C&B Notes

When A Price Is No Longer A Price

A perhaps initially unforeseen outcome of the price transparency that e-commerce promotes is dynamic pricing competition.  Many web retailers are forfeiting control over incremental price changes to algorithms, which makes it difficult to manage to gross margin and other profit targets.

The fast-moving Internet pricing games used by airlines and hotels are now moving deeper into the most mundane nooks of the consumer economy.  Deploying a new generation of algorithms, retailers are changing the price of products from toilet paper to bicycles on an hour-by-hour and sometimes minute-by-minute basis.

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The most frequent price adjustments are occurring among Web stores selling products on Amazon, which encourages ruthless competition between retailers vying for the top spot among search results.  Sellers such as children’s clothing store Cookie’s use software to change prices every 15 minutes in order to stay on top of Amazon rankings.  The store’s owner, Al Falack, said he often sells clothing cheaper on Amazon than at his bricks and mortar store in Brooklyn, N.Y.  “We’re finding that we’ll receive something fresh and new in the season and before we give it a chance to sell, we are selling it for less than we wanted,” Mr. Falack said.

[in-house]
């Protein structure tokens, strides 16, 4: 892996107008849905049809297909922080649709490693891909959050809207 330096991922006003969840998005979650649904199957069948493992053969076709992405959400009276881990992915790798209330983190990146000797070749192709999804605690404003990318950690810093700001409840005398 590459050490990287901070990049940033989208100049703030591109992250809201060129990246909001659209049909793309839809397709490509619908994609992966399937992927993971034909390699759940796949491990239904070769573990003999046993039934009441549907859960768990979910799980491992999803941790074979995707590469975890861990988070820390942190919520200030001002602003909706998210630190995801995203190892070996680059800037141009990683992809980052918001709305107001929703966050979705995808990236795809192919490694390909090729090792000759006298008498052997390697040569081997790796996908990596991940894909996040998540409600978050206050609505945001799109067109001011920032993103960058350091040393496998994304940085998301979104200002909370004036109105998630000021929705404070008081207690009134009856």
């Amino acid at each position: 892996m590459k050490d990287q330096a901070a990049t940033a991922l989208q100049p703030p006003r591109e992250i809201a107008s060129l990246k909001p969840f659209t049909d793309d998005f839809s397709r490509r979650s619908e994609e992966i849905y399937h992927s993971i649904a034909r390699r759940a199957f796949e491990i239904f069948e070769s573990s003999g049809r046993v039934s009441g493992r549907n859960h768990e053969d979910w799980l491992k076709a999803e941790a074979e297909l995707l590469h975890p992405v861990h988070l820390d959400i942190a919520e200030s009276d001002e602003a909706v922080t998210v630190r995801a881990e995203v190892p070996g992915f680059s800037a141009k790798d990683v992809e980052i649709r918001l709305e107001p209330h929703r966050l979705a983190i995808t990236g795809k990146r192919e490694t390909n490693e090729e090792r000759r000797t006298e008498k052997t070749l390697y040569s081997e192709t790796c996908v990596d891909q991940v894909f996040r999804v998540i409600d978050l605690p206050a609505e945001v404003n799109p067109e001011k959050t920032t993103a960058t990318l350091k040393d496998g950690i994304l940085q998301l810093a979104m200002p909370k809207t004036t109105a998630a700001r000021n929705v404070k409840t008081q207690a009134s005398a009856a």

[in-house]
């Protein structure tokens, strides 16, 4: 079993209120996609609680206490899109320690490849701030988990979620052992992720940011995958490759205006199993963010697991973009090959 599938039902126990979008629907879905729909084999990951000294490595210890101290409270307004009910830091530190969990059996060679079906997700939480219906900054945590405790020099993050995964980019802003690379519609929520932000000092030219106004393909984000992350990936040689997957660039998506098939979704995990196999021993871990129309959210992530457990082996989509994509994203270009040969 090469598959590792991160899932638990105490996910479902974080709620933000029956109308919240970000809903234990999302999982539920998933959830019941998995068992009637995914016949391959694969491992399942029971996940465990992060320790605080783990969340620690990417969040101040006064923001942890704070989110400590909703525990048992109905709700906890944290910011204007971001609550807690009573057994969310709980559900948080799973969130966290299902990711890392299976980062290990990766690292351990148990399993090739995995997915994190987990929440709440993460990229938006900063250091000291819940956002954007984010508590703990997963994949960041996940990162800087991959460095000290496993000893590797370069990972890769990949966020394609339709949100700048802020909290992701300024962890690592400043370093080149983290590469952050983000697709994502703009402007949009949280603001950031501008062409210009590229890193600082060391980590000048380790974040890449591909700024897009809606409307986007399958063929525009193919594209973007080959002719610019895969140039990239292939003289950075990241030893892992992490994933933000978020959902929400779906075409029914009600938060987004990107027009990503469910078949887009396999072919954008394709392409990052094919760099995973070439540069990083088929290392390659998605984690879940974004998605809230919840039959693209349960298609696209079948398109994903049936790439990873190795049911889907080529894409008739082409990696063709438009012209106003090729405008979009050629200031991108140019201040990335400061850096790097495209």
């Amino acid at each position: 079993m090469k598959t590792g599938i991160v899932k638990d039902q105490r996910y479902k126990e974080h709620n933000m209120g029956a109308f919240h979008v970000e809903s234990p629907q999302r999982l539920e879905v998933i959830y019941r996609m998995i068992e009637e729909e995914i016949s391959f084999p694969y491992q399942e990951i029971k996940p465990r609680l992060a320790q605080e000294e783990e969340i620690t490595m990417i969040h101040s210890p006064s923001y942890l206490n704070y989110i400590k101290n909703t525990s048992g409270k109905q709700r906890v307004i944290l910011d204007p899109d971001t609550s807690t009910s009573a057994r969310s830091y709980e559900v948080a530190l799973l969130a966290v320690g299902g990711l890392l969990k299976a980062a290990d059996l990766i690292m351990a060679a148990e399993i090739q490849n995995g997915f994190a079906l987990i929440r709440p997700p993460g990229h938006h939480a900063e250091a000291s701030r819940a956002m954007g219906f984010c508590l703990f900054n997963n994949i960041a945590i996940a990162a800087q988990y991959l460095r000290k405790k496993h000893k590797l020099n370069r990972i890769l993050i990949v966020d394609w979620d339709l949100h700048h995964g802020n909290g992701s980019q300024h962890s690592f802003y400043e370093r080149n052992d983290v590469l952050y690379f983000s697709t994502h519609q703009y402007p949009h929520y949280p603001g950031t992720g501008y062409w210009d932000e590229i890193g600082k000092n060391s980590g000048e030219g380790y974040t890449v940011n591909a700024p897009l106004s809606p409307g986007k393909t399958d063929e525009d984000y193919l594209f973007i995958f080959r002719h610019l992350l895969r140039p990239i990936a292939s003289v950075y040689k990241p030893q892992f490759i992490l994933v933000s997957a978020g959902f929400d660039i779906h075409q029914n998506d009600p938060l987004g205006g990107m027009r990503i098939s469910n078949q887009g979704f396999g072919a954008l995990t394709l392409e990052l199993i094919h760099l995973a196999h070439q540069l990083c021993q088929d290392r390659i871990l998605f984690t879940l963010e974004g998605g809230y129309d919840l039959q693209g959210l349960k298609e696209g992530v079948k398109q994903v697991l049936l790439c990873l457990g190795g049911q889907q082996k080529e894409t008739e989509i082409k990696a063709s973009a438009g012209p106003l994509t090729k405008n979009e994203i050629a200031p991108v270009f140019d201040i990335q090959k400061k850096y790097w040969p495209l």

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Mercent Corp., the company that provides the software used by Cookie’s, says it changes the price of two million products an hour.  Mercent says it makes price decision based on a variety of factors such as competitors’ prices, competitors’ shipping prices, manufacturer price restrictions and seasonal sales. Retailers pick their settings to determine how frequently prices are adjusted, which products are tracked and which competing websites are ignored.

The most frequent changes are for consumer electronics, clothing, shoes, jewelry and household staples like detergent and razor blades.  “The long-term implication is that a price is no longer a price,” said Eric Best, chief executive of Mercent, which tracks prices for more than 400 brands.

For vendors that sell on Amazon, having the lowest price on a product is the quickest way to get space in the coveted “buy box,” Mr. Best said.  A product in the buy box, or the default box that adds a product to a shopping cart, is picked more than 95% of the time by shoppers, he said.